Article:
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It never occurred to me that I might write a piece on raisins. Dried grapes... big deal. The topic certainly isn't anywhere on my story-idea sticky notes.
Until yesterday, that is, when I came across these Red Flame raisins on the vine at a farmers' market in Ventura, California. Raisins on the vine are more plump than the dry shriveled kind you find in the box. If there would be such a thing as a "fresh raisin," this is it.
I bought them from Fife's Family Farm of Visalia, the same town where, as a young girl, my family and I used to pass through on our way to a cabin in the mountains and we would stop for raisins on the vine to nibble in the car. There were never any left to use in a recipe, nor were there any yesterday.
Maybe it's because I'm a mother and raisins are one of those universal foods for children, or maybe it's because I'm in California for two weeks, soaking up what the farms here have to give, but I'm suddenly thinking it's time to take stock of what raisins can do for us.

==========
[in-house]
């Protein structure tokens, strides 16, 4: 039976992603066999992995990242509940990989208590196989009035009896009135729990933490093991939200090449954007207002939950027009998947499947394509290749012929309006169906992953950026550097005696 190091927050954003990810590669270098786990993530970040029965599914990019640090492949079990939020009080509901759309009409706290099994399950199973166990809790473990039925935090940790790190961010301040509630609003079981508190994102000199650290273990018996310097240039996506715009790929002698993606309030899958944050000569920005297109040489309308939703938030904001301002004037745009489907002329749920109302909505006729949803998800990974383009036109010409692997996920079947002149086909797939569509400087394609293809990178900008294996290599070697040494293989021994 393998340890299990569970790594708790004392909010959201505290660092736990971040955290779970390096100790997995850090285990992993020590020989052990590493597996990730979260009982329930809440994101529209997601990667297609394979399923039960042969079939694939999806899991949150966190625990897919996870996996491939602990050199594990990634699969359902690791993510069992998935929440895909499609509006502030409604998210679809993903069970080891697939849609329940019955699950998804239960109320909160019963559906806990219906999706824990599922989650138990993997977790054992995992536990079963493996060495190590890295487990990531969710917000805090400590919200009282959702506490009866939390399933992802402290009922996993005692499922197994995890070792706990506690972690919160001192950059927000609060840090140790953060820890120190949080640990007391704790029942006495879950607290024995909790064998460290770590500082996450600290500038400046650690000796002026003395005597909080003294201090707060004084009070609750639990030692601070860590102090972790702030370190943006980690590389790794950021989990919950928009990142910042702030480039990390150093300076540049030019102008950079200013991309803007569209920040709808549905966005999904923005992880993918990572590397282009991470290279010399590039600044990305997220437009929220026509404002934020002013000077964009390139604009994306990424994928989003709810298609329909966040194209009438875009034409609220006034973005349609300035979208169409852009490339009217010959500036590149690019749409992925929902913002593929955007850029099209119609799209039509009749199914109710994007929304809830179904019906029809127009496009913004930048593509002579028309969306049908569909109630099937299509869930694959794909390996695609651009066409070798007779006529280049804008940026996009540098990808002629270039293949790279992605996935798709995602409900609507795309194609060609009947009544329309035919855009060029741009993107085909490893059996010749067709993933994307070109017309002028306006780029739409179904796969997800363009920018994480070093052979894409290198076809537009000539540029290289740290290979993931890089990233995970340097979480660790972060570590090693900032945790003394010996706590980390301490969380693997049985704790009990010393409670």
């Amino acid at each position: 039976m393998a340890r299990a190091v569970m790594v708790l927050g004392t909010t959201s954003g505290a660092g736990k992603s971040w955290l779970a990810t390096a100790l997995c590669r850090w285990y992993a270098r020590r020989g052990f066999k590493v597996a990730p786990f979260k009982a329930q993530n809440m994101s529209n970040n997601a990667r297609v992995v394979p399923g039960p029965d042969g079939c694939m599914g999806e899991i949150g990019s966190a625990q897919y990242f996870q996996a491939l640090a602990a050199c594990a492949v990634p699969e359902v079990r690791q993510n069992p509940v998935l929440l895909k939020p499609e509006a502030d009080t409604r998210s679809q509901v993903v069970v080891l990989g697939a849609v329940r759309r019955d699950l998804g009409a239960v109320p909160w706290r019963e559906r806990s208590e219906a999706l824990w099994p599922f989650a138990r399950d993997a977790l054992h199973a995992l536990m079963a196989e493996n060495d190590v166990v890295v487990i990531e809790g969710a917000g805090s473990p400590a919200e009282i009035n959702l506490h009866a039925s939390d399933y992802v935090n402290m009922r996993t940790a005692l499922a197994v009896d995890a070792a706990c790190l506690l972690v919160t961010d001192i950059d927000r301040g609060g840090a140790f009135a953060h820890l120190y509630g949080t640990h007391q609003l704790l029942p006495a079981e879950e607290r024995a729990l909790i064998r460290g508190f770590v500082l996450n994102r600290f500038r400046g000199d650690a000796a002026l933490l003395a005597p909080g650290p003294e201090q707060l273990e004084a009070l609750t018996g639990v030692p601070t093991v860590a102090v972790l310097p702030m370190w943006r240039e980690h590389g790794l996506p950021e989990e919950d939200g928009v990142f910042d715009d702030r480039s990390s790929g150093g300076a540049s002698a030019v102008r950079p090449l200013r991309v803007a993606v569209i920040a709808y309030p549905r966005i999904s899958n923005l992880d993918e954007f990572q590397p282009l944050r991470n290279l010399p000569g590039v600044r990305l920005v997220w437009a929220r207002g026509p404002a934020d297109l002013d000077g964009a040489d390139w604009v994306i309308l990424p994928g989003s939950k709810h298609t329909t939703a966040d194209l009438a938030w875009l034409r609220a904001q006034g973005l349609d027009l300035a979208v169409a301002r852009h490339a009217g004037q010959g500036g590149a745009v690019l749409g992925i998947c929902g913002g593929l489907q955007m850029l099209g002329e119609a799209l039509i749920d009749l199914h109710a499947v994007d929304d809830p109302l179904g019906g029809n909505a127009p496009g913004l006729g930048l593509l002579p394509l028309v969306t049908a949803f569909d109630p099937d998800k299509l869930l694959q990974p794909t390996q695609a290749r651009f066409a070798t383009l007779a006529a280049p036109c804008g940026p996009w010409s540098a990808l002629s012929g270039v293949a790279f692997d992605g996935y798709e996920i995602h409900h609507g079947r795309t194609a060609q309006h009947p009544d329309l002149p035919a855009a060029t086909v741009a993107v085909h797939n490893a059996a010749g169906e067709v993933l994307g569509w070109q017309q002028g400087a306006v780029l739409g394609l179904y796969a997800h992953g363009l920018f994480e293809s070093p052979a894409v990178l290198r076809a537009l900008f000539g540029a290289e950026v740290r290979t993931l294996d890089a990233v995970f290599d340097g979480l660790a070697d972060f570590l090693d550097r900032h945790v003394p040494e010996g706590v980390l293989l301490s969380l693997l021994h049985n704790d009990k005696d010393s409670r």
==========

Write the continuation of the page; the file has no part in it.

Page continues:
They sweeten without refined sugar and give texture to recipes, they are packed with fiber, have antioxidants, and they even deliver a little potassium and iron. We like to plop them into our hot cereal as it cooks in the morning. Try roasting them with cauliflower and breadcrumbs.
Here are some raisin-y recipes from our archive:
• Rainbow Chard Salad with Raisins and Walnuts
• Cinnamon Raisin Bagel Ice Cream
• Sunflower Date Cookies
• Whole Wheat Raisin English Muffins
• Sticky Spiked Double-Apple Cake with a Brown Sugar-Brandy Sauce
• Apple Walnut Bread Pudding
Last Week's Posted Email: On Why We Make Soup